And we are in a season of change in the church. Women and gay and lesbian people are being afforded new opportunities for ministry. Voices from the Global South are beginning to be heard, almost for the first time in the wake of colonialism. Those who had been cast down are being lifted up. Every day the church is changing around us, and its institutional powers are afraid.
In the Gospel lesson this morning we were told that the disciples were afraid. They had been sent into the world while Jesus went up alone to pray. But while they were apart, the disciples began to feel battered by the storms around them. In their anxiety, they could not see Christ in their midst, they could only allow themselves to see more cause for fear.
The story does not begin to shift until we hear again that familiar refrain: “Do not be afraid.” So often, when we find ourselves in the explicit presence of the Holy, our first instinct is to fear. When the angels announced the birth of Jesus, they announced themselves with a plea to not fear. When the women discovered the empty tomb, the figure inside implored them, “Do not be afraid.”
What holy moments in your life have felt like fear? Which fear-filled moments might have been holy?
Even after Jesus announced himself, Peter – the rock – the one on whom the church was built, was not convinced. “Lord, if it is you, command me to come to you on the water.” He needed proof.
It would be easy to judge Peter. It would be easy to ridicule him for needing that extra nudge. It would be easy to feel superior to him “of little faith.” But I’m afraid it wouldn’t be honest. How often are we, the church of his progeny, unconvinced when we are faced with the presence of Christ? How often are we, when battered by the winds of change, debilitated with fear? And even when we, like Peter, finally take that leap of faith to step out toward Christ, don’t we, too, often begin to sink into the mire of our own self-doubt?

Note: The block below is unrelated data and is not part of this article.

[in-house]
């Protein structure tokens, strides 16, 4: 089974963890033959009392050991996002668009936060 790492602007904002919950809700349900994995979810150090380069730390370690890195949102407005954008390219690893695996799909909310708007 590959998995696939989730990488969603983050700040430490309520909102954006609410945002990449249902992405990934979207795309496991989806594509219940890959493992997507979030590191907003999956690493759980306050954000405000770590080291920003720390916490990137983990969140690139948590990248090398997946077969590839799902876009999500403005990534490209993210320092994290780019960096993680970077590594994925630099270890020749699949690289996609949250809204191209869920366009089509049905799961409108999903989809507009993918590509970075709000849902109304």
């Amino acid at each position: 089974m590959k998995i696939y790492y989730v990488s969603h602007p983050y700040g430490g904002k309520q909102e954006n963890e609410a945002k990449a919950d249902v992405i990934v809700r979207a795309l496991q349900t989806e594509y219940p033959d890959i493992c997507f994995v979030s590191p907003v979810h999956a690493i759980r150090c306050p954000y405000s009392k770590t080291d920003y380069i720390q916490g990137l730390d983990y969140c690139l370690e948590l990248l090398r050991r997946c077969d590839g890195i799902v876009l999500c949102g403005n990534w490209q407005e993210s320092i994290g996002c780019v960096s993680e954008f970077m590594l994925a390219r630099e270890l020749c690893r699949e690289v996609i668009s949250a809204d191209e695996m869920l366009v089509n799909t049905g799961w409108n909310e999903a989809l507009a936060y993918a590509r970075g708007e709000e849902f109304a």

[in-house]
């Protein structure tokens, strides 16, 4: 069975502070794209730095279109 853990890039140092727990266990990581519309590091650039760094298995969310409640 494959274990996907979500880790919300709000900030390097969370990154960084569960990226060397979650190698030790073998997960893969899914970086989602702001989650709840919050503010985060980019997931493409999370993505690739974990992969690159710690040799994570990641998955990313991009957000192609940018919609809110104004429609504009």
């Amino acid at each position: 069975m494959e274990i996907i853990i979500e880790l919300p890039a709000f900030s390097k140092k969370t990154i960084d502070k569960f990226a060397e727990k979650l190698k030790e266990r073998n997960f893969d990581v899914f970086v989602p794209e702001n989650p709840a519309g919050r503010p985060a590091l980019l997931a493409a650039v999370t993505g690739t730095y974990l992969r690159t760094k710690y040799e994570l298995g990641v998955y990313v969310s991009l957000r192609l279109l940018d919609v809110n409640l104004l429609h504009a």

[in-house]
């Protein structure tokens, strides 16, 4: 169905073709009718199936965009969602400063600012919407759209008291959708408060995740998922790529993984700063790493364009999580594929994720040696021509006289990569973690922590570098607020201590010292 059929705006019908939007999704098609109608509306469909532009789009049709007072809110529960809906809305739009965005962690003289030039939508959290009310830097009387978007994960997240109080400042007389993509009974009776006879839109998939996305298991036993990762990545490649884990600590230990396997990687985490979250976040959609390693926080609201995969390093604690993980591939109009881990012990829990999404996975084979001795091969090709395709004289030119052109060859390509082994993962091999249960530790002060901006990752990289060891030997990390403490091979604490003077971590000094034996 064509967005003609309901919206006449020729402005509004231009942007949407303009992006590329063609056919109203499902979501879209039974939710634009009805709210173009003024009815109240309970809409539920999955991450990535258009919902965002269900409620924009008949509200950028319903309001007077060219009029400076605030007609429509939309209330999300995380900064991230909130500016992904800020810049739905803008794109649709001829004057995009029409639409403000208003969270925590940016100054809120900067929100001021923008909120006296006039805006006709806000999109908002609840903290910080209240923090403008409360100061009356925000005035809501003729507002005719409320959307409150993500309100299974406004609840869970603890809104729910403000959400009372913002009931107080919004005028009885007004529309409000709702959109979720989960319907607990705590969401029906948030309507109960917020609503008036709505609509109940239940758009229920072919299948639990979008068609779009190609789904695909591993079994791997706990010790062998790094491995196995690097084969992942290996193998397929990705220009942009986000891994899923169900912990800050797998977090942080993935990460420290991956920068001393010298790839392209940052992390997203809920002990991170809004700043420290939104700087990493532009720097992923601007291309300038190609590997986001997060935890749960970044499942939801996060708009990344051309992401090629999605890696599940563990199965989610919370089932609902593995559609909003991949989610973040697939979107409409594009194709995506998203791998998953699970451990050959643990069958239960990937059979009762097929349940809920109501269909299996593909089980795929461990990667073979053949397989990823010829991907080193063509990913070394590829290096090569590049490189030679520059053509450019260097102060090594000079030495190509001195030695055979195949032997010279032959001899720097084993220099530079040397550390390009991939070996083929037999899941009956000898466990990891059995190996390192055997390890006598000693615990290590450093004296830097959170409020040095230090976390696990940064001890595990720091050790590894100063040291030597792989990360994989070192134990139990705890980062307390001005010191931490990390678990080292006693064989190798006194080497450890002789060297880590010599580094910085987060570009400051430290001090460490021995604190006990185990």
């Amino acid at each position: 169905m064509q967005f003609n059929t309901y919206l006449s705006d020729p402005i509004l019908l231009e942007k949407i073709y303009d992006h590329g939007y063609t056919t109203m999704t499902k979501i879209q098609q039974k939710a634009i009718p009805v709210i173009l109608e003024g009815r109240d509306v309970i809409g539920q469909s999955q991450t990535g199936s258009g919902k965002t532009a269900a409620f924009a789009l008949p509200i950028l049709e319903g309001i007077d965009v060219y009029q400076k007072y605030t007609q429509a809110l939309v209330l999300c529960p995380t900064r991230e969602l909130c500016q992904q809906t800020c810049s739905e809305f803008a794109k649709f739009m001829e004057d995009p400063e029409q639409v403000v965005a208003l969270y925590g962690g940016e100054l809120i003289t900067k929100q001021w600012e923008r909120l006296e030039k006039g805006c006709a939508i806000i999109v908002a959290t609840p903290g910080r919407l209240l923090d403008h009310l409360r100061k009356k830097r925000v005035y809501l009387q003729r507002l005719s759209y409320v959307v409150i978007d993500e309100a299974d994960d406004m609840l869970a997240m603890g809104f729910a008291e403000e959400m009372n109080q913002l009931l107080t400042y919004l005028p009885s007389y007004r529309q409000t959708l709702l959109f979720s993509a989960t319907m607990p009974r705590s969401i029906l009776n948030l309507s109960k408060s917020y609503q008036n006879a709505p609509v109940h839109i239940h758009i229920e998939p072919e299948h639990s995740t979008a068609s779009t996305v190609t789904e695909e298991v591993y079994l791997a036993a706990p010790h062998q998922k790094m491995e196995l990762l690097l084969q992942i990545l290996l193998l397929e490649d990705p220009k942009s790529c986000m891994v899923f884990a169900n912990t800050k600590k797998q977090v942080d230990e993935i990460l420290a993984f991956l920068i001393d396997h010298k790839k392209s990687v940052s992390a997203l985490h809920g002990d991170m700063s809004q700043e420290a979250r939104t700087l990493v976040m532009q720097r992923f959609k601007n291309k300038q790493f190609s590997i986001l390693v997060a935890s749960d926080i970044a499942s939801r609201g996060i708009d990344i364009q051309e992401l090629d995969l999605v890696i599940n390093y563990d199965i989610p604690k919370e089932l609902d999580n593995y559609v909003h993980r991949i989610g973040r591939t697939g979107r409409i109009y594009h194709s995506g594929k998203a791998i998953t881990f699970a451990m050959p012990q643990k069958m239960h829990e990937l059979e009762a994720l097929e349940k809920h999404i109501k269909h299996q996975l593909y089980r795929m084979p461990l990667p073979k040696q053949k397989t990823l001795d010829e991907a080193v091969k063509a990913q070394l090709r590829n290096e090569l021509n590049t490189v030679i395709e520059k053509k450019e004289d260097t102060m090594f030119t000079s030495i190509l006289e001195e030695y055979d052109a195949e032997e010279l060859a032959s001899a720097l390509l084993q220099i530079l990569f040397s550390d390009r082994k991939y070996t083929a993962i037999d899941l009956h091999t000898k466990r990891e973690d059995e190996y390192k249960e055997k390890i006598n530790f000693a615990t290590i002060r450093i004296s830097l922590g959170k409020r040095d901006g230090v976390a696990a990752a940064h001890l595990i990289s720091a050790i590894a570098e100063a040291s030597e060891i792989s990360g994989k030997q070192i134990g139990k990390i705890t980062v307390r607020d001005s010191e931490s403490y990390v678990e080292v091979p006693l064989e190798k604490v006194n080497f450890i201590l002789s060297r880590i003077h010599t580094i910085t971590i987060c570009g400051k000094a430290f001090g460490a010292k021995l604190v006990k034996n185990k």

Like our sisters and brothers around the Anglican Communion, we of St. Peter’s parish are also being swept by the winds of change. As we look into our future, we are re-imagining what it will mean to be the church in our context; we are re-imagining the kinds of leadership we would have for ourselves; and in the midst of it all, we are rediscovering our own humanity. Like our namesake, we can be impulsive and fallible, but also like Peter, somewhere beneath that rocky exterior there is something more – something truer to whom Christ is calling us to be.
After Peter stepped out of the boat, he paused to notice what he had done. His anxiety churned at his feet and he began to sink back into it. In desperation, he reached out to Jesus crying, “Lord, save me!” and he did.
It’s a timeless parable of the human experience.
When we traverse the seas of life and feel overcome by the often-stormy winds of change, Christ is there. And even when in our fear-filled and desperate search for stability, we remove ourselves from our communities and seek to find the way on our own; even then, Christ is reaching out to draw us back in. When we are at our best and when we are at our worst, Christ is there, holding us up through the storms and luring us on.
Thanks be to God. Amen.